The politicization of misinformation in a battleground state—and how to avoid it

MADISON, Wis. — When the La Crosse County Republicans’ Facebook page announced earlier this week that they believed Facebook was restricting their reach in the wake of sharing posts that fact checkers found to be false, other county parties chimed in.

“Our page is not the only one to be censored,” Pierce County Republicans wrote. This month, they’ve posted one claim that independent fact-checkers found had no basis in fact. Other GOP pages, such as Jefferson and Waukesha counties, have made multiple posts in the last few months that third-party fact checkers have flagged for misinformation. (Spokespeople for both state parties said county-level Facebook partisan pages aren’t bound by rules or guidelines set by state parties. Managers for individual Facebook pages didn’t respond to emails asking for comment.)

Opponents of Facebook’s third-party fact-checking exercises accuse them of interfering in elections, and dozens of comments on fact-checked posts on partisan pages reflect a lack of trust in verified information. It should be noted, Facebook has also come under fire from the left for accusations of algorithms that favor conservative pages; the majority of Facebook’s top ten most viewed posts daily are frequently popular right wing voices.

While President Donald Trump has repeatedly been fact checked by social media platforms and uses misinformation about the election process in his campaigning, the problem of misinformation in the 2020 cycle isn’t limited to one party. Earlier in the fall, a Democrat party activist tweeted a photo of a yard of stacked postal boxes that went viral–calling them proof of voter suppression in a tweet thread that has not been corrected but found to contain false information. PACs for both parties are running ads with misleading claims.

Meanwhile, Wisconsin’s voters are left to sort through the claims.

Misinformation: The individuals it affects

There isn’t scientific research backing the idea that misinformation can affect voting behavior on a widespread scale, according to UW-Madison political science professor Michael Wagner. But on a smaller plane, it has the power to impact small numbers that take on added significance in battleground states where elections are won by the smallest of percentages.

“While misinformation doesn’t have a huge effect on voting behavior, affecting voting behavior in a small way in a state like Wisconsin could be hugely important to how an election turns out,” Wagner noted.

He recently completed a misinformation study with graduate student Jianing Lee that explored how people are impacted by fact checks based on the level of correct information they already know about an issue. The study grouped people into three categories based on their level of information: the uninformed, the misinformed, and the ambiguous. They found that people with no knowledge of an issue were more likely to accept correct information in the form of a fact-check than people who were misinformed, or already believed incorrect information.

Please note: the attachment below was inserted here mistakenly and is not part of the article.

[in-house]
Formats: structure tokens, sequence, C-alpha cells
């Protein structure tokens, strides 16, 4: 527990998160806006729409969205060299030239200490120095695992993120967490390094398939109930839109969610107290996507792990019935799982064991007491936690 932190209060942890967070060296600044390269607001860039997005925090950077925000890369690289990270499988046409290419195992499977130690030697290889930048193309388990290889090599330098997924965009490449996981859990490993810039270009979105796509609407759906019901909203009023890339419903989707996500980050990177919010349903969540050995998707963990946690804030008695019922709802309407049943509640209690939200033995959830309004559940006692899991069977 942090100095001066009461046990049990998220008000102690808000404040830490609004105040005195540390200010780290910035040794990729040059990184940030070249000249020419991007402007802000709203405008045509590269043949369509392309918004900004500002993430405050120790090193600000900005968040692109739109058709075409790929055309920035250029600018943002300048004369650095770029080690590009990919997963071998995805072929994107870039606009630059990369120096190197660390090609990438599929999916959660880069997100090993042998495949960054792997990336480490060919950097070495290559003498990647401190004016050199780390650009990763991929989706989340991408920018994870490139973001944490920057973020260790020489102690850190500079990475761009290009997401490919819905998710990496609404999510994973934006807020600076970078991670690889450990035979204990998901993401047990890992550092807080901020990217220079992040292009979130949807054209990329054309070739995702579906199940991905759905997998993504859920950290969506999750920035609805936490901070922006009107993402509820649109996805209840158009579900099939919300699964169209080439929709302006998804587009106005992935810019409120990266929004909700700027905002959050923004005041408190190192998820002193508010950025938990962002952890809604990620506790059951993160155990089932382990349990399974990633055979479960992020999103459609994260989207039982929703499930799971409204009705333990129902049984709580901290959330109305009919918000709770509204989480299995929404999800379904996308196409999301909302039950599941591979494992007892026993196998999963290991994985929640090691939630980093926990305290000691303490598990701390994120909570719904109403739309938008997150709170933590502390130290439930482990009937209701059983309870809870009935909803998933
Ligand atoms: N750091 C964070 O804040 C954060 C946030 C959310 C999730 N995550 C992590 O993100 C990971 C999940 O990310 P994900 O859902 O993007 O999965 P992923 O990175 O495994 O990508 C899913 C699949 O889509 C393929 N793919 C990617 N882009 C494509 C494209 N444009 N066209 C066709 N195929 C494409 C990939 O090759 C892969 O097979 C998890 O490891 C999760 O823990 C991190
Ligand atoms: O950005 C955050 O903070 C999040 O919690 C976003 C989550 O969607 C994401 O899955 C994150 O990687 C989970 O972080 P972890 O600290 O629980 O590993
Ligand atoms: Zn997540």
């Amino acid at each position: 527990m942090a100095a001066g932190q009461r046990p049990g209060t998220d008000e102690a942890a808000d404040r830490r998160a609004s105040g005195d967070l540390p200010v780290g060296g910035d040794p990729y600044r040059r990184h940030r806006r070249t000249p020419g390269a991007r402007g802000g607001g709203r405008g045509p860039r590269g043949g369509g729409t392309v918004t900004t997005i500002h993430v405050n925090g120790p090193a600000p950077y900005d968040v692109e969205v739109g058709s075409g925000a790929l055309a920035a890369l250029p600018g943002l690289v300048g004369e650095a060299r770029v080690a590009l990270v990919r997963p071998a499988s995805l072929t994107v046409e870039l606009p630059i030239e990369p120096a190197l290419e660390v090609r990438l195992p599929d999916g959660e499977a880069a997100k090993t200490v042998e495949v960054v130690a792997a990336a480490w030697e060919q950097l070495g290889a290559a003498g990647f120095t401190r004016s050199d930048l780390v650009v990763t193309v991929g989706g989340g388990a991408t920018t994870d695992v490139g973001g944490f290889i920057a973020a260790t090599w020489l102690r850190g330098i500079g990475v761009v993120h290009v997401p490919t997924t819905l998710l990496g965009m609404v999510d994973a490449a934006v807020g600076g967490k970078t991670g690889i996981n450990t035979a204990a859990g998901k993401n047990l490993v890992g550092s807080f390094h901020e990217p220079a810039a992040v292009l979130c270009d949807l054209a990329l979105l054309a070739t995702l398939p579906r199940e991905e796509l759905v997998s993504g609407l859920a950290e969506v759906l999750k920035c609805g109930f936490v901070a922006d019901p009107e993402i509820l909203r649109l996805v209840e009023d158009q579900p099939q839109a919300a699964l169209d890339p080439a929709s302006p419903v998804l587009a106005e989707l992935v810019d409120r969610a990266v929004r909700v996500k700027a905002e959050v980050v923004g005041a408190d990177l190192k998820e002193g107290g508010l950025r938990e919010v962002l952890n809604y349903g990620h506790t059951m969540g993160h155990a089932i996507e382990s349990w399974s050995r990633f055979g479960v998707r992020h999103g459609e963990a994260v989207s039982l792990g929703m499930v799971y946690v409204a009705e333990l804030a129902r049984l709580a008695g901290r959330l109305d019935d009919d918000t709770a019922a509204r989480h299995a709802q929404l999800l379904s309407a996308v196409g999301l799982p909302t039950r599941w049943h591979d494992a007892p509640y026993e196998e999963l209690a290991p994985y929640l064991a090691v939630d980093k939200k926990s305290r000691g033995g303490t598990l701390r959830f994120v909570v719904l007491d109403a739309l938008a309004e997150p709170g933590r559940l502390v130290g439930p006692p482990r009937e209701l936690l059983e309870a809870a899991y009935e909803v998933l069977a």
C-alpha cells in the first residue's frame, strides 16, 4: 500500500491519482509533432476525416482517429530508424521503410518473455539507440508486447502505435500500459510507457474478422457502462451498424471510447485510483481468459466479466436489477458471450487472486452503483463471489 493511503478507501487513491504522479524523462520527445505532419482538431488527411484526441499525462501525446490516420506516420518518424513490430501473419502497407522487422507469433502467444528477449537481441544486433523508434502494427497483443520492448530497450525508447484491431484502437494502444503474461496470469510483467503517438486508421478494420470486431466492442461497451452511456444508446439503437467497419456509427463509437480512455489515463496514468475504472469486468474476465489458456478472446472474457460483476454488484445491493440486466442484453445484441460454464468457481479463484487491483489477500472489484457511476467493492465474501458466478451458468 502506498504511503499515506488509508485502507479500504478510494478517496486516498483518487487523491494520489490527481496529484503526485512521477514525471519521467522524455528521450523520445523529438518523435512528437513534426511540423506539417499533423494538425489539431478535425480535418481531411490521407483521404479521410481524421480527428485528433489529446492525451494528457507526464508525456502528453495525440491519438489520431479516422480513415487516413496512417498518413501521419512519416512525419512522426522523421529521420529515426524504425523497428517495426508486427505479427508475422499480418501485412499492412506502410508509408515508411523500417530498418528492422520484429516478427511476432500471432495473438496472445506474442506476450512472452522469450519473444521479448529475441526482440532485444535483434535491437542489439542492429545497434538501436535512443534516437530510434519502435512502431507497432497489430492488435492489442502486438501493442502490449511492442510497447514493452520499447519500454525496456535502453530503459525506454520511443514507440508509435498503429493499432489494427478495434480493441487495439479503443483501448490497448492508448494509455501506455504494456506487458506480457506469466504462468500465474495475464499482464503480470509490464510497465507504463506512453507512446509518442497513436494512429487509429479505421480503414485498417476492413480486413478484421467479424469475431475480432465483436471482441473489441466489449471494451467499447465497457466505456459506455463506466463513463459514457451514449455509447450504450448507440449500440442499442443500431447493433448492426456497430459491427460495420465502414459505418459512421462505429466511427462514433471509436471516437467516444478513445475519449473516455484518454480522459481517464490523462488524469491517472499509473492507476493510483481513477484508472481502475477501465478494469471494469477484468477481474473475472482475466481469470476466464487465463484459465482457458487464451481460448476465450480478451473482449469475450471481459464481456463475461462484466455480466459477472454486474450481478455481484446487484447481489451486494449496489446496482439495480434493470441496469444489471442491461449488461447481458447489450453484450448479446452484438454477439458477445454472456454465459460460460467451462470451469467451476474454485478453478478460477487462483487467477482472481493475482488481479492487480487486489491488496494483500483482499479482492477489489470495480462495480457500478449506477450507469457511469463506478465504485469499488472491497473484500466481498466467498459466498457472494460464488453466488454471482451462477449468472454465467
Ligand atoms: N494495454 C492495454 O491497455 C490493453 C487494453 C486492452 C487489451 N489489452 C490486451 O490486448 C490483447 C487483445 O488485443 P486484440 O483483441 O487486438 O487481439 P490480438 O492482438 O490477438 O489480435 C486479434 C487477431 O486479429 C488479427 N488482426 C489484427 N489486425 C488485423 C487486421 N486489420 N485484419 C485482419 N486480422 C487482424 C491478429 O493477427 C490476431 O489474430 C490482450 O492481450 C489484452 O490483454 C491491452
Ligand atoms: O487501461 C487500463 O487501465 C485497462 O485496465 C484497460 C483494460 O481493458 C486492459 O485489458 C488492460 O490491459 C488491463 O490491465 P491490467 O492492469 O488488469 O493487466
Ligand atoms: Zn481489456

“People who are most likely to be susceptible to misinformation are the people who believe false things, and are sure that they’re right,” Wagner said. “These are people who are not helped by a fact check.” (Read more about the study’s methodology here.)

Protecting yourself: How to evaluate and avoid misinformation online

First Draft News, a nonprofit organization that helps journalists and communities sift through misinformation throughout the election cycle, along with Wisconsin Watch and the UW-Madison Center for Journalism Ethics, offers these tips for evaluating the information voters consume. The tips are simple, but take more time than clicking share on an emotional, misinformed post: Find primary sources. Look for names and dates. Find other places where the information was reported. Watch for red flags and suspicious pictures.

The consumer’s toolkit is the work of Howard Hardee, an election integrity reporter with Wisconsin Watch and First Draft’s local fellow on the ground tracking misinformation in Wisconsin, one of five fellows in key battleground states this election cycle.

“Propagandists would have us believe that nothing can be trusted and everything is super hyper-partisan, and there is no such thing as journalism with the public good in mind,” he explained. “And that’s just not true.” The guide walks consumers through the process of finding trustworthy sources–whether that’s your city clerk’s website, local paper or TV station, or trusted national outlet.

He advises consumers to find original sources, rather than sources where the information is coming three or four times removed from the original reporting or data, aggregated by organizations, social media or bad actors looking to introduce spin, commentary, remove context or introduce outright falsehoods. Red flags for misinformation include all caps, lots of exclamation points, grammatical or punctuation errors, and content designed to produce strong emotions: anger, sadness, or emotional validation.

“Pause to consider whether that content was designed for that purpose,” he said. “And certainly don’t share the content before you cool down and let your rational mind take over.”